METAPHORS OF GEOMETRIC PROPORTION
by Bobby Jaber with Bonnie DeVarco


"Hildegard de Bingen,"
approximately 5 inches in diameter, carved porcelain, fired to Cone 8

After twenty-five years as a high school chemistry and physics teacher and five years teaching mathematics, I returned to my first love - art. Although for many years I was not aware of it, I eventually realized that my Arabic heritage has always informed my art, and imbues my aesthetic with a classical, traditional approach. To me, symmetry and classic lines display an exceptional grace and perfection, so I chose to focus on sculpting spherical porcelain vessels. Could I attempt to make the perfect spherical vessel as perfect as what can be found in an ideal natural world : the planets, a bubble, a drop of water in a gravitation free environment? This question served as a compelling proving ground for my background in both art and science, a place where I could combine the exactitude of measurement, the mathematics of the sphere and exercises in geometry with the unique aesthetics of embedded design.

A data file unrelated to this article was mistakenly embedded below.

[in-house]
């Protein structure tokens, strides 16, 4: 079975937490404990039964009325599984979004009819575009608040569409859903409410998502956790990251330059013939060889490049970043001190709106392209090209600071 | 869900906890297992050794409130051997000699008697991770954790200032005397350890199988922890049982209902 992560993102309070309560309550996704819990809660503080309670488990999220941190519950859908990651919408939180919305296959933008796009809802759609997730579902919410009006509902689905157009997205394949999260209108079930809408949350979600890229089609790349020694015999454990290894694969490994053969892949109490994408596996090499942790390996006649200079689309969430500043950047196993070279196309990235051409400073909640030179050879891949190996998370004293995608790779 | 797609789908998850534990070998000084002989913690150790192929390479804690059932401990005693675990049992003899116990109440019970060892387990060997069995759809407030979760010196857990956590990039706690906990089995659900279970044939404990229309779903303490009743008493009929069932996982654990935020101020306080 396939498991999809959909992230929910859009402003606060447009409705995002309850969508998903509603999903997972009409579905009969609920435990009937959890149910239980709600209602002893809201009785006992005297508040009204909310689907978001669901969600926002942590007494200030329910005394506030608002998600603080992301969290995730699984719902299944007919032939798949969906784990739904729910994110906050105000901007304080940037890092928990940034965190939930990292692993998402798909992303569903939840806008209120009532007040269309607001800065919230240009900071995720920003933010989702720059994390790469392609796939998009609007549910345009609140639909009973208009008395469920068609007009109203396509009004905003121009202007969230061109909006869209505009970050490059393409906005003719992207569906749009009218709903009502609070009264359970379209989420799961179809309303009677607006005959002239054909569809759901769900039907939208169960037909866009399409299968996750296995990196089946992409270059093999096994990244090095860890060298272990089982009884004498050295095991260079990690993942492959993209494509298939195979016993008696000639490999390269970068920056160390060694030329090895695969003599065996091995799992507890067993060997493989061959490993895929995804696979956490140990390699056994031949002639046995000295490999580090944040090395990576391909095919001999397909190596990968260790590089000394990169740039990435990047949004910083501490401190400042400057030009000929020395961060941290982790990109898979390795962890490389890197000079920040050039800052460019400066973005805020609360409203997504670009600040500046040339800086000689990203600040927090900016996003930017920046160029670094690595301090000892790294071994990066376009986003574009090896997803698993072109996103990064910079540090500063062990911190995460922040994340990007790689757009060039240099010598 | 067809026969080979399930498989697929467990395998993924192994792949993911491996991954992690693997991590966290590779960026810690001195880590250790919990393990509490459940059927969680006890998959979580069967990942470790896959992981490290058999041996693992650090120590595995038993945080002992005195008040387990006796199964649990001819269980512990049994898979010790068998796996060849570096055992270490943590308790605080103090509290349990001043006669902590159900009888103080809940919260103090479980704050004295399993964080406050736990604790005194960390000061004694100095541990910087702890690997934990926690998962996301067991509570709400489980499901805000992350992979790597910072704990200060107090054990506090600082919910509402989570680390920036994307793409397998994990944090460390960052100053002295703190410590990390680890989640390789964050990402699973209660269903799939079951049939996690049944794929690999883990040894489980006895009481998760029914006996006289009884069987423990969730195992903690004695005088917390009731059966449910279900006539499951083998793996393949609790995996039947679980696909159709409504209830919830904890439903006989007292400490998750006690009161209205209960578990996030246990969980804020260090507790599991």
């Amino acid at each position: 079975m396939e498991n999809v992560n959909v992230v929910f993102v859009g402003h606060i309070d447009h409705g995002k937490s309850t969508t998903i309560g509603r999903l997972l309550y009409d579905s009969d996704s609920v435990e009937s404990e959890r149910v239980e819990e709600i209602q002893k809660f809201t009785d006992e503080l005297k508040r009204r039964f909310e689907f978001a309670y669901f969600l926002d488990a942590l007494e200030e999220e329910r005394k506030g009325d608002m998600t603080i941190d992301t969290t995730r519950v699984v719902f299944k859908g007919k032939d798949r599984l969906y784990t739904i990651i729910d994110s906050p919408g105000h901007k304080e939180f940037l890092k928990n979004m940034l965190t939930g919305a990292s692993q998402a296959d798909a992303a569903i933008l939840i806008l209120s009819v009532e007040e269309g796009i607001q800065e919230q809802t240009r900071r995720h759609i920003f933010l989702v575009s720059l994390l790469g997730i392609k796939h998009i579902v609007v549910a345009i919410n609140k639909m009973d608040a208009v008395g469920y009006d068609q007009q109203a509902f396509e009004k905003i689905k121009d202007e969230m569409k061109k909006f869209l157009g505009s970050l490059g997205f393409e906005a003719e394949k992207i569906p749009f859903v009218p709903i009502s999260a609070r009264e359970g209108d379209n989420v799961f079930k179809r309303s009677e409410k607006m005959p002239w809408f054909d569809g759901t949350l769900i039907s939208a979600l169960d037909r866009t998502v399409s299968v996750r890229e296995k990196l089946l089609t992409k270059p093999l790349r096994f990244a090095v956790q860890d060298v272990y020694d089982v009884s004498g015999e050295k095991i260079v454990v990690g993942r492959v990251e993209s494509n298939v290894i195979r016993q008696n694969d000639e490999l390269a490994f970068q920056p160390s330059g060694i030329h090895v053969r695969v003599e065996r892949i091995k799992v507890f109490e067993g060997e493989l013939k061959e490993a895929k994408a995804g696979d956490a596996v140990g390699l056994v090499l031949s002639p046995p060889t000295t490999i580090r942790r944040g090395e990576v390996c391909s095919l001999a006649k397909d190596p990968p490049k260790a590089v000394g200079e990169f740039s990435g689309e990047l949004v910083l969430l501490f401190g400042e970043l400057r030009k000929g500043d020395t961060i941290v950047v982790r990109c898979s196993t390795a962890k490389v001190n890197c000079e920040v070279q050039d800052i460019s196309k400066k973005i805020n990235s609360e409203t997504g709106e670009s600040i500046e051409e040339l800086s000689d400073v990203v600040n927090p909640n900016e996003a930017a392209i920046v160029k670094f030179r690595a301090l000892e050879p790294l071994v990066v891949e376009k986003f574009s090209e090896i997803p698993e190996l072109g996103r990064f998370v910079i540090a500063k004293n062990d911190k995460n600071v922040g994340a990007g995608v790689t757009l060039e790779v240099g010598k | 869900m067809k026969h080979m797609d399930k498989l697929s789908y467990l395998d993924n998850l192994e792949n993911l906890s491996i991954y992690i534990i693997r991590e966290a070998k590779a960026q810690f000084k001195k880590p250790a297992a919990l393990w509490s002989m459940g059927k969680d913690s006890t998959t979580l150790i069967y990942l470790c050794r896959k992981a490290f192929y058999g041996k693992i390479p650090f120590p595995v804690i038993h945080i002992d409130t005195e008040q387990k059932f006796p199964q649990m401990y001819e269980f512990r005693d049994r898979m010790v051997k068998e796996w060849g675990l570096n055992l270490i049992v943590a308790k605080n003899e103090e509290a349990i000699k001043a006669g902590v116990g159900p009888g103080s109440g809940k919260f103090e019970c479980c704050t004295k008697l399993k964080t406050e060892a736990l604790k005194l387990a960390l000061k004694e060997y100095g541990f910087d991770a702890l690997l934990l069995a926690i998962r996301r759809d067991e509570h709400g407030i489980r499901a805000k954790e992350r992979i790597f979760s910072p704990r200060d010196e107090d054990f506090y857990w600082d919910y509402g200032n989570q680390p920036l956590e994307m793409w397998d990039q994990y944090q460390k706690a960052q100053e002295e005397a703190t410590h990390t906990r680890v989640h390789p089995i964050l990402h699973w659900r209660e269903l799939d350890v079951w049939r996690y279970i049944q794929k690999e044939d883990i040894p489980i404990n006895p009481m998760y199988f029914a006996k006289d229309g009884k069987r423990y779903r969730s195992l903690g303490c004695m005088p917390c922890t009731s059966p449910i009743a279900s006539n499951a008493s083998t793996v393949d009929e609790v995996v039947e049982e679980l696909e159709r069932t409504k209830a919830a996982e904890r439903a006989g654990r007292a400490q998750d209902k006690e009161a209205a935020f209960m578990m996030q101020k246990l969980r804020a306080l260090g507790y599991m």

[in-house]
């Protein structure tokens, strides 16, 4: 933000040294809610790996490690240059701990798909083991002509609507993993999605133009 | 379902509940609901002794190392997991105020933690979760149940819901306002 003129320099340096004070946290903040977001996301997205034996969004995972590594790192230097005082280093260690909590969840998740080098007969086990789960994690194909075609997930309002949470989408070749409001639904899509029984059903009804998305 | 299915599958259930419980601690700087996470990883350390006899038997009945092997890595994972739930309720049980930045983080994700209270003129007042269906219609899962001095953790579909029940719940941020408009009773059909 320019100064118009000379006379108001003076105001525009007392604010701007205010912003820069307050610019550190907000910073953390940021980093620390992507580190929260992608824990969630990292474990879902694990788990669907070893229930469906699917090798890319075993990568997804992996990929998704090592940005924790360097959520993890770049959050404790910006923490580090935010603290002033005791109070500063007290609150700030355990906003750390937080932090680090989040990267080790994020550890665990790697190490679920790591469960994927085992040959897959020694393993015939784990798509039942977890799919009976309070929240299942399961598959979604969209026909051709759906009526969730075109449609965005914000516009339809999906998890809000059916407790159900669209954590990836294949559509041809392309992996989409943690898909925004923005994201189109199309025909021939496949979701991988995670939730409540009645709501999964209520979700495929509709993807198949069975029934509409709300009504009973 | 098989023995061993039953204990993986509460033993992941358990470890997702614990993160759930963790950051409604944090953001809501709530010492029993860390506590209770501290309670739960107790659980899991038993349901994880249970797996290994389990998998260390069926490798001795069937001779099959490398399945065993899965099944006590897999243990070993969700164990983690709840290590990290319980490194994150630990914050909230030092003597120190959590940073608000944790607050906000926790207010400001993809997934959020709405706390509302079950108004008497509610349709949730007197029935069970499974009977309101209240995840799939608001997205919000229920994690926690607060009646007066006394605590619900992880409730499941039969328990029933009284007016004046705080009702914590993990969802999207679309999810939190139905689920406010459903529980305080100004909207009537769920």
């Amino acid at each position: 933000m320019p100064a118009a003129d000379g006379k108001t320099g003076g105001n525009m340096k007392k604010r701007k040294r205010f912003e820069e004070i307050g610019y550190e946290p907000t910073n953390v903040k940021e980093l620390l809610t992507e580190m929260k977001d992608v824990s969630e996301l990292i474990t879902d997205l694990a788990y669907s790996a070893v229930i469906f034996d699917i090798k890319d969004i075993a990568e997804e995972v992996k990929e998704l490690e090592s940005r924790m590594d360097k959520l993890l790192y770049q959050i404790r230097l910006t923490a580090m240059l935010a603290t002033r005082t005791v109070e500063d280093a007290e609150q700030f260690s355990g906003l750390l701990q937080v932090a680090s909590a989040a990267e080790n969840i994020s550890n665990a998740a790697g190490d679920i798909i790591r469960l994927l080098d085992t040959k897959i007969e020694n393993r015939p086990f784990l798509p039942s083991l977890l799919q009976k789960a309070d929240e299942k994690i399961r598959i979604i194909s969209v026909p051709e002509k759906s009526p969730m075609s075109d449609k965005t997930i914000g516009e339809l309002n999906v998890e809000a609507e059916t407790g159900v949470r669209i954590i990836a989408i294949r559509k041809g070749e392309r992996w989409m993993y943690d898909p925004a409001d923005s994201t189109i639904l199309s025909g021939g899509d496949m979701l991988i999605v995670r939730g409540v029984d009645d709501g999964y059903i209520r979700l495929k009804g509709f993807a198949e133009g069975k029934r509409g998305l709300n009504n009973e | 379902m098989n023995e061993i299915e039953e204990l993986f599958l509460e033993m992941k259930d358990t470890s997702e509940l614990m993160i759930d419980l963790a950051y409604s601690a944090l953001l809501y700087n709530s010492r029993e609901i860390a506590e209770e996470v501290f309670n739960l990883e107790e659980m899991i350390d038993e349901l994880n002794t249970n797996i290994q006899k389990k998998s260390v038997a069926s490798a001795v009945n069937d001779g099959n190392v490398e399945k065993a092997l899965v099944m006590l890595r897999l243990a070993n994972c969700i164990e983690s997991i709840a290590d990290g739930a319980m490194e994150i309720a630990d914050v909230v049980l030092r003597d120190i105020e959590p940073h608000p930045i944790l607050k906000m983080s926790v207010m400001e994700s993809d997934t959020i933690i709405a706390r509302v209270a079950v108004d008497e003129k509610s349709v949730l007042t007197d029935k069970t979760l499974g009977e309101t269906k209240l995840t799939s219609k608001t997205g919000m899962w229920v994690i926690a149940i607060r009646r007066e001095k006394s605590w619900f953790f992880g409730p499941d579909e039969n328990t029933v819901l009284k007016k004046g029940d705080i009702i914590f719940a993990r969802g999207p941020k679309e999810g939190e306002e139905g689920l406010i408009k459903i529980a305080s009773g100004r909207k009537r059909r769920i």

My work brings together in three dimensions the same rhythmic, symmetrical elements that define the beautiful works of Islamic art. Historically, Islamic artists applied mathematics to tile patterning because their work could contain no graven images. I wanted my finished works - vessels that introduced curvature to the embedded design - to bring a new dimension to the geometric art experience, one that was both natural and abstract at the same time. But unlike traditional Islamic design, and as an homage to the latter half of 20th century science, I also wanted to combine chaos with order into a symmetrically unified "whole."

Drawing from my experiences with science, I injected rigor and documentation into the artistic process. Using color-coded graphs and information logged into a journal, I recorded the evolution of each design (http://www.porcelainia.com). The early days were filled with experimentation as I tried many different approaches. Working out most of the technical problems allowed these spherical forms to become larger, more complex and intricate.

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